I was feeling pretty sorry for myself on Easter morning. I stayed up late Saturday night filling Easter baskets and hiding eggs. I got up early to make everyone breakfast, and I ran around like a chicken with my head cut off to make sure we were ready for church by 9:00 a.m. As I rushed the family out to the car, I screamed at my husband, “Why don’t you help me? Can’t you see that I can’t do it all?” Continue reading →
All posts tagged Jesus
I’ve never met the perfect client.
But I’ve given some thought about what it would be like to have Jesus as my client. I like to picture Him walking into the firm’s lobby in His robe and sandals. The receptionist would probably call security. Continue reading →
I didn’t plan to talk to Nick about the F-word. Like most adventures in parenting, it just sort of happened.
I know what you’re thinking. No, I didn’t “slip” at a weak moment. (I reserve such moments for the office, remember?)
Here’s how it happened. Continue reading →
Was Jesus just a good moral teacher, or is he really the Son of God? Over 2000 years after his death, there is still debate about the true identity of Jesus.
Even in his own time, there was little consensus.
Surely, his own family recognized his true divinity, right?
Not exactly. Jesus’ family even questioned his sanity.
When his family heard about this, they went to take charge of him, for they said, “He is out of his mind.” – Mark 3: 21
But surely, the religious leaders recognized his spiritual authority, right?
Hardly. Rather than concluding he was crazy, they declared he was downright evil.
And the teachers of the law who came down from Jerusalem said, “He is possessed by Beelzebub! By the prince of demons he is driving out demons.” – Mark 3:22
No, it wasn’t the religious elite that recognized Jesus as the Son of God. Instead, it was the unexpected – the uneducated, the fisherman, and even the prostitutes. An unlikely group of followers.
I like to think of myself as educated. Even enlightened! Yet I wonder if I would have recognized Jesus 2000 years ago. If Jesus had asked me– as he asked Peter – who do you say that I am? What would I say?
Many days, Jesus is right in my midst, but I still don’t recognize him. There are too many distractions blinding me. Work. Home. Errands. Relationships. Duties. In the midst of it all, I even worry that I’ve lost my spiritual sight.
But today, on Maundy Thursday, I’m going to try hard to see him. I’m going to look. I’m going to listen. I’m going to think about the bread and the wine and ask God to open my eyes.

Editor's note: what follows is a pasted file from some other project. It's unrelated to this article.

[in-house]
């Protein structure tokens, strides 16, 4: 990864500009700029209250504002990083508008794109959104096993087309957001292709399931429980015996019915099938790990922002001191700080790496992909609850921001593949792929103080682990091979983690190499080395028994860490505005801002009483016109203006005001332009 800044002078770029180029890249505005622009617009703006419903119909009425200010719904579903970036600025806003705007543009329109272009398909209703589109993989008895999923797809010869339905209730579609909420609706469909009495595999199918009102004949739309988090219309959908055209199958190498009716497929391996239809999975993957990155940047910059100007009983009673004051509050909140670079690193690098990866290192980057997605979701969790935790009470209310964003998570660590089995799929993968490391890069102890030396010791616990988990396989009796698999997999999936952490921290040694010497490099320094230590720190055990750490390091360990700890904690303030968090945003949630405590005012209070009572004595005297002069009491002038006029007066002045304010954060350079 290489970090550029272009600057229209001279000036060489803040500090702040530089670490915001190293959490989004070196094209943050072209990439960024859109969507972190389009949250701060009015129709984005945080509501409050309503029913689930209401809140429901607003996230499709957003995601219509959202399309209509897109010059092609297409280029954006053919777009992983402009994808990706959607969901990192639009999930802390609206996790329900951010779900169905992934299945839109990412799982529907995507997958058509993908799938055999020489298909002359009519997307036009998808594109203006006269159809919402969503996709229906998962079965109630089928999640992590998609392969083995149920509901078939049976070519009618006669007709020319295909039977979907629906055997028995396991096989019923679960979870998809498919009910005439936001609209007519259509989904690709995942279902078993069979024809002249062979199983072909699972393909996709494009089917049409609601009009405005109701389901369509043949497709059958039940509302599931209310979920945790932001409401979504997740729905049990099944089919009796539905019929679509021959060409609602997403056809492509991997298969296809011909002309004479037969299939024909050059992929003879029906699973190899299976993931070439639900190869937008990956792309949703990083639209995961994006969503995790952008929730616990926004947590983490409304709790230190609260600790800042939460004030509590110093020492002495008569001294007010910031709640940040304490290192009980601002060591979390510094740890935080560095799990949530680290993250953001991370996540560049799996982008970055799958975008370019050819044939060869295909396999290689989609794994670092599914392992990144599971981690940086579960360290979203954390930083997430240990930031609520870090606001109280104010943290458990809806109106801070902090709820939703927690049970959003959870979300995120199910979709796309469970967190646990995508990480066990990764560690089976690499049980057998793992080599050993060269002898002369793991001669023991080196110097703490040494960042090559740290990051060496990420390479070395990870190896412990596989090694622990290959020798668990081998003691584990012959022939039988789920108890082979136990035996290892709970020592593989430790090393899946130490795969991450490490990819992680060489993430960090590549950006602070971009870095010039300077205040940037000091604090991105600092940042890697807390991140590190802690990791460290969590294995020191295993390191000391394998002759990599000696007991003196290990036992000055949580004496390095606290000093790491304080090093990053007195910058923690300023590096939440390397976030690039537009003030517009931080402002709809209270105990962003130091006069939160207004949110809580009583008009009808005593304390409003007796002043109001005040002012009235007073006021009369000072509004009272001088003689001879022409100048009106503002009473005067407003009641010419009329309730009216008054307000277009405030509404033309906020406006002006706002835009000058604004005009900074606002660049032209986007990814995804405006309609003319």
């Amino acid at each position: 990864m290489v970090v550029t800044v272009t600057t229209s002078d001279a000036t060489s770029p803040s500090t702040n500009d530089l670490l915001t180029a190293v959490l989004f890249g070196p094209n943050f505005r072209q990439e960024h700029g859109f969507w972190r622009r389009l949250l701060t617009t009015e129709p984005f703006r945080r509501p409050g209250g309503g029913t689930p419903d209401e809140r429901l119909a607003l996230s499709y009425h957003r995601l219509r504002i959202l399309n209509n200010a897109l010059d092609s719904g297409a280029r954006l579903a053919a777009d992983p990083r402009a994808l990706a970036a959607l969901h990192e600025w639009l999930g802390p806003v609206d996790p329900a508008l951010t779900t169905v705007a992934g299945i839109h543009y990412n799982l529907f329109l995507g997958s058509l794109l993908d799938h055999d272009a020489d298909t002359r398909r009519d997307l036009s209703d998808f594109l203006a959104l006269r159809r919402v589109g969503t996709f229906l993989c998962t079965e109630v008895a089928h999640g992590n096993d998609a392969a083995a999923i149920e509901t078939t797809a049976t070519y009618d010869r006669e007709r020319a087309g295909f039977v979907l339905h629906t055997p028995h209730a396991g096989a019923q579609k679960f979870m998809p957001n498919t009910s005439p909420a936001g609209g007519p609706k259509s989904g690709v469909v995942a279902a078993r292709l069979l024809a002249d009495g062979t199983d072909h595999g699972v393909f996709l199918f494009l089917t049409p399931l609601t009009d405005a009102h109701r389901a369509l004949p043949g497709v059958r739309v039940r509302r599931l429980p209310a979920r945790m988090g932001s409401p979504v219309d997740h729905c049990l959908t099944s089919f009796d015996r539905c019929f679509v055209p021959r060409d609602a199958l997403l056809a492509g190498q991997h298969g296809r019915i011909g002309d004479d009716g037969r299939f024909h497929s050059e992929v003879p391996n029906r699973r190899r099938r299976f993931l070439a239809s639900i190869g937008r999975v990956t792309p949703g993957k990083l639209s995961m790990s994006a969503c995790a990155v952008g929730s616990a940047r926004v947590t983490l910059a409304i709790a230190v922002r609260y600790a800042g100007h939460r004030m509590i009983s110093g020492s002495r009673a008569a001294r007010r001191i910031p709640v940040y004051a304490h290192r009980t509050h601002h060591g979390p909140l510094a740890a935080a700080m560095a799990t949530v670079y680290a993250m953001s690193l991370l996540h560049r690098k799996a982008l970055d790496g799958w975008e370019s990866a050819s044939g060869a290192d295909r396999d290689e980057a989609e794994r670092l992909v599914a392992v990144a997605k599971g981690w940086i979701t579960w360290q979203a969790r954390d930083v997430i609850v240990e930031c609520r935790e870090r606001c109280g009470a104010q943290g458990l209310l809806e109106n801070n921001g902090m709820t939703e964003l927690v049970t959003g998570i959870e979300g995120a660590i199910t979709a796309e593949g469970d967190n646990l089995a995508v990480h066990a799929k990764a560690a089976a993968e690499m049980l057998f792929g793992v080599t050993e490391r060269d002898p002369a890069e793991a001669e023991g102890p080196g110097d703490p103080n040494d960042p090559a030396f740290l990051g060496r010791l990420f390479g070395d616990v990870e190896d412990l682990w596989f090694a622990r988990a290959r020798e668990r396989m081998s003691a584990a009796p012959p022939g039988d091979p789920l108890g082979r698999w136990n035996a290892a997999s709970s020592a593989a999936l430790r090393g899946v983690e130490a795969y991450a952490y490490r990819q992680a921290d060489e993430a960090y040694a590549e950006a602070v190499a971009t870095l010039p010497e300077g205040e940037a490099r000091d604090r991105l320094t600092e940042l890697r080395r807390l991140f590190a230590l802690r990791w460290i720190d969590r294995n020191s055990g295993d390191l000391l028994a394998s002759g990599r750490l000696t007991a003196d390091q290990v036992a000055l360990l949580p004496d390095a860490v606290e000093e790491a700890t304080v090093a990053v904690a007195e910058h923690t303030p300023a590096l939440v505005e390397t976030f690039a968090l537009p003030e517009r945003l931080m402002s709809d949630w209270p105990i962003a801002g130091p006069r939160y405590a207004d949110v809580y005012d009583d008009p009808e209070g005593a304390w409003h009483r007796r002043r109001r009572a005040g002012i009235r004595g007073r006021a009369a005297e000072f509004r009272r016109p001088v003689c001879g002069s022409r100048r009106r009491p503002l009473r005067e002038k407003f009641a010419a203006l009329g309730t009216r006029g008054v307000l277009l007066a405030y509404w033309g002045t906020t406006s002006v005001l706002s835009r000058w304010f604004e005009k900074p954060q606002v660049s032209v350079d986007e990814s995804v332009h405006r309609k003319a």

I want my heart to burn.
When he was at the table with them, he took bread, gave thanks, broke it and began to give it to them. Then their eyes were opened and they recognized him, and he disappeared from their sight. They asked each other, “Were not our hearts burning within us while he talked with us….?” Luke 24: 30-32
Based on the gospel accounts, by Tuesday, Jesus was causing a scene in the heart of Jerusalem – in none other than the temple courts.
In fact, Jesus got angry, knocked over a few tables, and even disturbed the peace.
And Jesus went into the temple of God, and cast out all them that sold and bought in the temple, and overthrew the tables of the moneychangers, and the seats of them that sold doves, And said unto them, It is written, My house shall be called the house of prayer; but ye have made it a den of thieves. – Matthew 21:12-13
Ouch! So much for not making waves. Why was Jesus so angry? Some would say that he was fed up with the religious system – a system that had become broken and corrupt. A system that was charging the poor for “acceptable” temple sacrifices. A system where the religious leaders made the rules and lined their own pockets. A system where outward appearances had become more important than inward character.
When we look at our own Christian institutions today, do we find piety for the sake of piety — a set of outward “rules” and an obsession with appearances (while the inside of the cup is full of hypocrisy and greed)?
Or, do we see something that looks more like Jesus – humility, grace, and generosity to those in need?
In Abby’s words, do we look like the real Jesus or the fake Jesus?